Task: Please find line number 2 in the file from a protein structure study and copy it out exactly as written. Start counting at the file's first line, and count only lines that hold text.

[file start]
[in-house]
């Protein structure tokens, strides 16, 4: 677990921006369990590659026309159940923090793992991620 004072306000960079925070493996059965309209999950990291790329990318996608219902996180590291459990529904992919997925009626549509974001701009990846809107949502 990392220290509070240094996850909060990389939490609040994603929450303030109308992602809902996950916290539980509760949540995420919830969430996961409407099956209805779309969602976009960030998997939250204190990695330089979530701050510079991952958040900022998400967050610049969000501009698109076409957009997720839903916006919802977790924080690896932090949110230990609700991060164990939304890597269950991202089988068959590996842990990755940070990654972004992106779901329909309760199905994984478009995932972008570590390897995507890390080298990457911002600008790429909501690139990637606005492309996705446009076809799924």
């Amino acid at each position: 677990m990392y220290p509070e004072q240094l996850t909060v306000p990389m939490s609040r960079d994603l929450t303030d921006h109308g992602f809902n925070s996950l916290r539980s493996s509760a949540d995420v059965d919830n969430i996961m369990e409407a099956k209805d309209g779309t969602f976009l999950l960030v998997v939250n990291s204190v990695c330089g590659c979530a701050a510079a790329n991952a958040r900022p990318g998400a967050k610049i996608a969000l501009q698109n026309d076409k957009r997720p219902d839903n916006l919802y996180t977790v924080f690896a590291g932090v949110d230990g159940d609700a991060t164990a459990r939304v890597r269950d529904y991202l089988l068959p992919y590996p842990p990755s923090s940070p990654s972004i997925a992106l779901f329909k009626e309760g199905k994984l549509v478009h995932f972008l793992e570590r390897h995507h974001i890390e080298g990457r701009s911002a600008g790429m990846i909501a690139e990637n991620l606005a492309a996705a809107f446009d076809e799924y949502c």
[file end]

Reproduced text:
């Protein structure tokens, strides 16, 4: 677990921006369990590659026309159940923090793992991620 004072306000960079925070493996059965309209999950990291790329990318996608219902996180590291459990529904992919997925009626549509974001701009990846809107949502 990392220290509070240094996850909060990389939490609040994603929450303030109308992602809902996950916290539980509760949540995420919830969430996961409407099956209805779309969602976009960030998997939250204190990695330089979530701050510079991952958040900022998400967050610049969000501009698109076409957009997720839903916006919802977790924080690896932090949110230990609700991060164990939304890597269950991202089988068959590996842990990755940070990654972004992106779901329909309760199905994984478009995932972008570590390897995507890390080298990457911002600008790429909501690139990637606005492309996705446009076809799924």